The media has reported that Wicked Campers is widely known for having inappropriate and crude slogans on their vehicles and has been the subject of several complaints to the ASB and the focus of community-led campaigns to remove such slogans on their vehicles. The Australian Standards Bureau CEO Fiona Jolly said that Wicked was ‘The one and only non-compliant advertiser in Australia’. In the past four years, there have been 74 complaints about Wicked vans, of which 49 have been upheld, meaning that they were found to breach community standards.

A 2014 campaign against Wicked Campers was launched when a Sydney mother noticed a slogan on a van that started with ‘In every little princess there is a little’—and I have too much respect for this House to finish that sentence or any of the other filthy, derogatory messages. That resulted in a protest petition with 127,193 signatures being presented to Wicked Campers, prompting an apology, the removal of the slogan in question and a commitment over the coming six months to changing slogans of an insensitive nature.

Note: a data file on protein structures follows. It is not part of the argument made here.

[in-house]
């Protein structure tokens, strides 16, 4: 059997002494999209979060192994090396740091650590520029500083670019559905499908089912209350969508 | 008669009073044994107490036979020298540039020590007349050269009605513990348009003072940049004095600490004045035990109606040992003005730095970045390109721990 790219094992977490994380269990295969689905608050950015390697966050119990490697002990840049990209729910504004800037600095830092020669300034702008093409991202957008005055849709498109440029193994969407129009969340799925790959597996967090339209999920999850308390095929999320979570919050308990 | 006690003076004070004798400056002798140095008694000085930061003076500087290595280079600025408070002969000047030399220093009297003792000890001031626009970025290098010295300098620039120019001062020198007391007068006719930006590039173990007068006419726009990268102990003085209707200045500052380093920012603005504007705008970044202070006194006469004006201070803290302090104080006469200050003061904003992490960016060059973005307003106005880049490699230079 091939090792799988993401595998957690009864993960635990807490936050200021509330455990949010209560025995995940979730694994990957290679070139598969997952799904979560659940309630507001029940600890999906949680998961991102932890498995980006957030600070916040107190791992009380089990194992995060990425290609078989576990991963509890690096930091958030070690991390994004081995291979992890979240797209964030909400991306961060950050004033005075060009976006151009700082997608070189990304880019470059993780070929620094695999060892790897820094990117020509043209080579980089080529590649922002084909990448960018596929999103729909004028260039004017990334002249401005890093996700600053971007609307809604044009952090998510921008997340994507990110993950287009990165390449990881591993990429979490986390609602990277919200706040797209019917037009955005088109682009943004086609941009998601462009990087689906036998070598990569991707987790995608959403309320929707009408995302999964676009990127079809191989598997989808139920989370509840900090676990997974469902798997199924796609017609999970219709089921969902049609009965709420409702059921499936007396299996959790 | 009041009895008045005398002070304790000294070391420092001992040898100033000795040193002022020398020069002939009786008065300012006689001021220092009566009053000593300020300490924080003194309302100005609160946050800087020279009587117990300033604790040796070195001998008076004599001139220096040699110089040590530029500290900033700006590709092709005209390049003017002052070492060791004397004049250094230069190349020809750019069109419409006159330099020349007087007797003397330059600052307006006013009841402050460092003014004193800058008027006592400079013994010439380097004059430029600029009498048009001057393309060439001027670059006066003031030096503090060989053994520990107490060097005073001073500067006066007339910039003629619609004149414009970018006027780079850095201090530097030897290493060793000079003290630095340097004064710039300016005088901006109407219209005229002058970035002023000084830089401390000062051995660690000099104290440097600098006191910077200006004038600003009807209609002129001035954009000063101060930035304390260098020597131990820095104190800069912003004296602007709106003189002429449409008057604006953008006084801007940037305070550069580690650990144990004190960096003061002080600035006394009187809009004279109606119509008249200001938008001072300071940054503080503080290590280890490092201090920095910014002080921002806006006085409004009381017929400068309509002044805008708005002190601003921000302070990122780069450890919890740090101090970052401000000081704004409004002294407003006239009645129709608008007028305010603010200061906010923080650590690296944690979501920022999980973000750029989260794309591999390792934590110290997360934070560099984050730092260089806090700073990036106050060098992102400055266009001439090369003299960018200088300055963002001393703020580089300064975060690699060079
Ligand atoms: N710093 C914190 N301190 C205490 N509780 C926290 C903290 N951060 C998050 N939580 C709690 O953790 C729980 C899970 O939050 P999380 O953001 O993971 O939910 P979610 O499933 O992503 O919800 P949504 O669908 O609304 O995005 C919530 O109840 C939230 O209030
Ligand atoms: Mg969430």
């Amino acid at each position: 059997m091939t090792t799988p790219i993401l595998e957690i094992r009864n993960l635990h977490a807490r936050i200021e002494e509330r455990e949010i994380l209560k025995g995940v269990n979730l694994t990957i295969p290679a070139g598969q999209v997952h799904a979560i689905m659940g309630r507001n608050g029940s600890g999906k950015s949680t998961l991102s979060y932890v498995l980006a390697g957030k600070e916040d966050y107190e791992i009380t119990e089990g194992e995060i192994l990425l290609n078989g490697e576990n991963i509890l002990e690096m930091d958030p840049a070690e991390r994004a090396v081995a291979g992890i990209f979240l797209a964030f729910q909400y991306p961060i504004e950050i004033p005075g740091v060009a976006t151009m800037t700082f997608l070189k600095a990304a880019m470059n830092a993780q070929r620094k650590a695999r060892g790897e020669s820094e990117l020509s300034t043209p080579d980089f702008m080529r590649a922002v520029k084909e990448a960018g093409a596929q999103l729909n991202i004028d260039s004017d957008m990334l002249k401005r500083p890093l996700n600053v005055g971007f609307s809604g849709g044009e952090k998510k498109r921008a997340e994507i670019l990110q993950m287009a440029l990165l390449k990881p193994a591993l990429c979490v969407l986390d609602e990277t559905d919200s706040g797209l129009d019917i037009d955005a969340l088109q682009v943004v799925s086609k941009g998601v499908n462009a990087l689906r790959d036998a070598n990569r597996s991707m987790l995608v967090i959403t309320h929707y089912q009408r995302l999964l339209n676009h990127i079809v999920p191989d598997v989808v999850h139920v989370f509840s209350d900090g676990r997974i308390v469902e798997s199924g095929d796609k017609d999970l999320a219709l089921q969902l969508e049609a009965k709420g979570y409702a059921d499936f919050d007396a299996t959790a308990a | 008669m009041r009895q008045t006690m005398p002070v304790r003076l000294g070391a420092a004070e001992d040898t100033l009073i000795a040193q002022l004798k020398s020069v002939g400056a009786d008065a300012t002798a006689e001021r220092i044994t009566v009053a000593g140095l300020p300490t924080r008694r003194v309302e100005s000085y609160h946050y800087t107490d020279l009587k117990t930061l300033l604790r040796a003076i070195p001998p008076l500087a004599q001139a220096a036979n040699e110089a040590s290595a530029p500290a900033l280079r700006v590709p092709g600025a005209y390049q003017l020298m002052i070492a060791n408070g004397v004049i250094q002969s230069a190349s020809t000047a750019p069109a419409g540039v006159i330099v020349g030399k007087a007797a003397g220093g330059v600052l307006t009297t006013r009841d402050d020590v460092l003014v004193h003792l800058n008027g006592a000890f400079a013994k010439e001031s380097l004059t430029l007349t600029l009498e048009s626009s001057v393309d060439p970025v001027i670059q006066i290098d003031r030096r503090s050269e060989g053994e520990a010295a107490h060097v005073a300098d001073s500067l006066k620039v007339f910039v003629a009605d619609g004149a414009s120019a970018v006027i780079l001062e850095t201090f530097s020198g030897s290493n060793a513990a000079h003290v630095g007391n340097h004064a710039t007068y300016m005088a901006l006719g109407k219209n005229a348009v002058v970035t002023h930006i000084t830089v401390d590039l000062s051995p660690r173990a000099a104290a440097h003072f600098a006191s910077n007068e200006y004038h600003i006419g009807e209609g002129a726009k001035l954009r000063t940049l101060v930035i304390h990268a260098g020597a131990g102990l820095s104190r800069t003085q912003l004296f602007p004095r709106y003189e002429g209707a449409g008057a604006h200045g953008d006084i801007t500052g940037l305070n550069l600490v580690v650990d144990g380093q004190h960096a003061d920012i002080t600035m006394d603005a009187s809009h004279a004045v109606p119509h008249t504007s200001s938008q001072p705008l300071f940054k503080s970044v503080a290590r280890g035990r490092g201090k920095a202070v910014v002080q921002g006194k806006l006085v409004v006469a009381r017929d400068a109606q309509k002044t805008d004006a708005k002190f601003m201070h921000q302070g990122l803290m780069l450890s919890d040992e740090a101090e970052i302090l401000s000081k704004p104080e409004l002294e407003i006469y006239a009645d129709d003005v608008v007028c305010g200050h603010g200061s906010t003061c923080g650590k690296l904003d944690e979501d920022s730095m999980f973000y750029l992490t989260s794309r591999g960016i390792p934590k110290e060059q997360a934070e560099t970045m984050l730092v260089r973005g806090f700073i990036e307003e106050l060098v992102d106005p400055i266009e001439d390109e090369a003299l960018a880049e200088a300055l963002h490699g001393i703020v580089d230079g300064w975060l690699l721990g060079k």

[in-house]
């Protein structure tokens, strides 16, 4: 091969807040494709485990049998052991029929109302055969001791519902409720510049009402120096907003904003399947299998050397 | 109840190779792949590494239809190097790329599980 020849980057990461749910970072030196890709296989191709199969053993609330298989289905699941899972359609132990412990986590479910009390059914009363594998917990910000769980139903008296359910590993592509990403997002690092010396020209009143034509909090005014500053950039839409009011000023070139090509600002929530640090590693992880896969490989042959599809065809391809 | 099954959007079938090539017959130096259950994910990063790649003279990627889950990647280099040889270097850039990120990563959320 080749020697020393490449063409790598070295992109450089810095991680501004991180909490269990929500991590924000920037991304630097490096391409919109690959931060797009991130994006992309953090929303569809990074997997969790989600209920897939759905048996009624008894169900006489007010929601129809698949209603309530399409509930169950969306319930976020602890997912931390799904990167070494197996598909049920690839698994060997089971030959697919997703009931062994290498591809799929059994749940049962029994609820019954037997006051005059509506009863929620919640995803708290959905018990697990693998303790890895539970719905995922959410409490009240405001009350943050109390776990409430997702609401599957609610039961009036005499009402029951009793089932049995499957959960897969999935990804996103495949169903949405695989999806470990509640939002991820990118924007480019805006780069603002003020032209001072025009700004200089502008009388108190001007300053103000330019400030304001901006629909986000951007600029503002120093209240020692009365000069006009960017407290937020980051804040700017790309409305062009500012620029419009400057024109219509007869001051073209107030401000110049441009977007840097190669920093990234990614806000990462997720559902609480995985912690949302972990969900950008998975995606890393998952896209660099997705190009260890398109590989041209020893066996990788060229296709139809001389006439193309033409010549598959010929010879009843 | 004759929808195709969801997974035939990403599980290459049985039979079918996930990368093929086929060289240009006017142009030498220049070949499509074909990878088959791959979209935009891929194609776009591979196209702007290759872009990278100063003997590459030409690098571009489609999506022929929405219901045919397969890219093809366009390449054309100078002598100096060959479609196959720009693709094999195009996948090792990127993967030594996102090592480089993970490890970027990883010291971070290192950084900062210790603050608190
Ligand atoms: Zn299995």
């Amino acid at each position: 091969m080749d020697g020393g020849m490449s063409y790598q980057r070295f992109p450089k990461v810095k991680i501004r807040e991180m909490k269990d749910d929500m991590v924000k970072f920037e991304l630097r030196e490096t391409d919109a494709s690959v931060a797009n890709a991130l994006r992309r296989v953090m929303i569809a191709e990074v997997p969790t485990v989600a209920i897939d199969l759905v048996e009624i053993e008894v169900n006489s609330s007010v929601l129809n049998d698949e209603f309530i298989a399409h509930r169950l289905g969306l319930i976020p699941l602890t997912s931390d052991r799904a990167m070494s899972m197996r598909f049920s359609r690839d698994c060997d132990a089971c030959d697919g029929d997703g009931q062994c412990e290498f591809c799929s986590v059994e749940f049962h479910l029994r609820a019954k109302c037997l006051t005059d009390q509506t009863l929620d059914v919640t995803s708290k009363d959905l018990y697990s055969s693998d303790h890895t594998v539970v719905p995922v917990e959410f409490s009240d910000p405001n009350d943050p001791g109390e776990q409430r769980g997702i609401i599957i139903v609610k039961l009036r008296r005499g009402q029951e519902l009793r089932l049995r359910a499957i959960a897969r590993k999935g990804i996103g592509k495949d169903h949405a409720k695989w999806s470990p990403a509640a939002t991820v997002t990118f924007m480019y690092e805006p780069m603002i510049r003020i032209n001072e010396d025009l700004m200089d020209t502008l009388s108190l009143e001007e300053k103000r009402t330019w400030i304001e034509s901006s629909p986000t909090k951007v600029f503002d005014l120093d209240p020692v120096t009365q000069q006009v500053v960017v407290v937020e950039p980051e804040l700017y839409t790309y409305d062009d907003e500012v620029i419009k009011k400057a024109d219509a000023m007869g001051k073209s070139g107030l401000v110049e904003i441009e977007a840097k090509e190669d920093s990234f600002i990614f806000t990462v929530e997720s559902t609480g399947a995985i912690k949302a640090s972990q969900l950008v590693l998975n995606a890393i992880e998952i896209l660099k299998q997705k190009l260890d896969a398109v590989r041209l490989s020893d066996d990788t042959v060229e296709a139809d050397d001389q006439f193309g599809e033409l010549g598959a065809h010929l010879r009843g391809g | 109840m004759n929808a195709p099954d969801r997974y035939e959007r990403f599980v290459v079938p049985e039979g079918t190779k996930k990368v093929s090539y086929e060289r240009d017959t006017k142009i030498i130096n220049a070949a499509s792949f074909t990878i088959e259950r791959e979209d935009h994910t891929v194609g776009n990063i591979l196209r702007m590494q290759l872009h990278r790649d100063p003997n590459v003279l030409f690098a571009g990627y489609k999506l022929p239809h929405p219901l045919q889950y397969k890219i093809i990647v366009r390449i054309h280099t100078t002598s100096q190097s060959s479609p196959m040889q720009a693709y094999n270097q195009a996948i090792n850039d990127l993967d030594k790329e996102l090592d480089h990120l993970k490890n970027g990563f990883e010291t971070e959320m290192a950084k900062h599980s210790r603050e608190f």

This did not go unnoticed by the LNP. In fact, in 2014 the LNP government instigated a parliamentary inquiry into sexually explicit outdoor advertising. The recommendations from that inquiry included the AANA being given the statutory authority to force compliance where companies were found to have breached codes or acceptable standards. The LNP was in the process of drafting legislation when the 2015 election was called. I listened to the minister mocking this and think that he doth protest too much. On 19 May 2016, journalist Amy Remeikis wrote—

The review into the state’s anti-discrimination act, which was meant to also encompass how the Palaszczuk Government could potentially tackle Wicked Campers’ offensive slogans, was never started.

She continued—

Attorney-General Yvette D’Ath told Fairfax Media in July last year—

that was 2015—

the Queensland Law Reform Commission, ‘as part of its ongoing jurisdiction’, ‘will start a review of the Queensland Anti-Discrimination Act 1991, this year’, when asked whether the state could add vilification against gender to the act, to give legislative teeth to the fight against derogative slogans used by the campervan hire company. Nearly a year later, no review of the act has been listed on the department’s website under either current or completed reviews.